It's Time to Take Our Message About March-In Rights to State-Level Policy Makers


Mike Waring
AUTM Advocacy and Alliances Coordinator

Topic one for technology transfer policy of late has been the proposal to allow “reasonable pricing” to be a justification for the federal government to march-in on patents, which prompted an unprecedented outcry from universities, DC legislators and national organizations. Now it’s time to expand those advocacy efforts to state-level policy makers.  
Thanks to the work that many of you did, universities responded as never before in protest of misguided efforts by the National Institute of Standards and Technology (NIST) to expand march-in rights beyond what the authors of the Bayh-Dole Act intended. It is believed more than 100 sets of comments from universities were filed in opposition to the proposal that NIST originally made public in December. And the momentum from that effort continues today, as numerous letters have been sent on Capitol Hill in opposition as well. One major letter was led by our two leading champions in the Senate – Chris Coons (D-DE) and Thom Tillis (R-NC). 

While we wait to see what the final outcome at NIST will be, our work needs to continue.  And a great way to expand the campaign against the march-in changes is to engage with state officials, who are often more familiar with the positive impacts of commercialization of university research on regional economic development.
If you have not already done so, make sure your state relations officers have shared with your governor and state legislature any comments your university provided in response to NIST’s request for comment. The context you’ll want to emphasize is that such a change would endanger your institution’s ability to create new companies and more jobs in the region.   
Another way to make this case is by including local economic development groups, chambers of commerce and other business-related organizations. Here’s why.
The response from business groups nationally has been excellent. The US Chamber of Commerce filed strong comments opposing the change. The National Venture Capital Association also had an excellent filing. Even the generic drug association voiced its concerns about marching-in on drug patents. We need to tap into that recognition by the business community to make sure local entities of those groups are aware of the widespread concerns. A one-pager on the issue is available here.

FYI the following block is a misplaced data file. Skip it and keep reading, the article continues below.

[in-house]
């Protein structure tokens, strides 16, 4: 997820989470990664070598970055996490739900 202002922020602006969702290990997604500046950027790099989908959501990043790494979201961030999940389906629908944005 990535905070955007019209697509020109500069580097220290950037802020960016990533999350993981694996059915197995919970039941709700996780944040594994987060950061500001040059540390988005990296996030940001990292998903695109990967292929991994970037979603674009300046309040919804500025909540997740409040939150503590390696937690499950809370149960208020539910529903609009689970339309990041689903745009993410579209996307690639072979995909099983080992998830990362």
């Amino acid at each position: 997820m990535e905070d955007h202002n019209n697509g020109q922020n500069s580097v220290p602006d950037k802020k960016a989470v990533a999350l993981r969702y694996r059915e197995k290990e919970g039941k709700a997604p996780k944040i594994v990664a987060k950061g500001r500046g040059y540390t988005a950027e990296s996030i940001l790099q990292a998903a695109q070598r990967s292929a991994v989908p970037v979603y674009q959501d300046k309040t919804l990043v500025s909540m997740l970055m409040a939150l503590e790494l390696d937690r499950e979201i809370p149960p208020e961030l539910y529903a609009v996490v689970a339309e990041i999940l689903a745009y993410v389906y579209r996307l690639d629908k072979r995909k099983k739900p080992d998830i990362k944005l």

The march-in issue is just one of numerous attempts to use intellectual property to deal with pricing issues. Recently, the World Trade Organization decided not to expand its waiver of international treaties, which would have forced open patenting of therapeutics and diagnostics for COVID-19. And the World Health Organization is looking at draft policies that might do the same for the next pandemic. Both efforts misunderstand the importance that IP plays in creating the vaccines and tests we will need when another COVID-like situation occurs. The more we can dispel that notion, the better.
There is an old adage that one should “never waste a good crisis.” The potential crisis that could result from the NIST march-in proposal gives all of us another opportunity to engage local and federal officials about the work tech transfer offices do and why that work is so important to the future of the American economy, health care and national security. Explaining how our business works is the starting point for developing support for tech transfer across all levels of government.

Thanks again for all you have done so far on this critical issue. Let’s keep up the great work.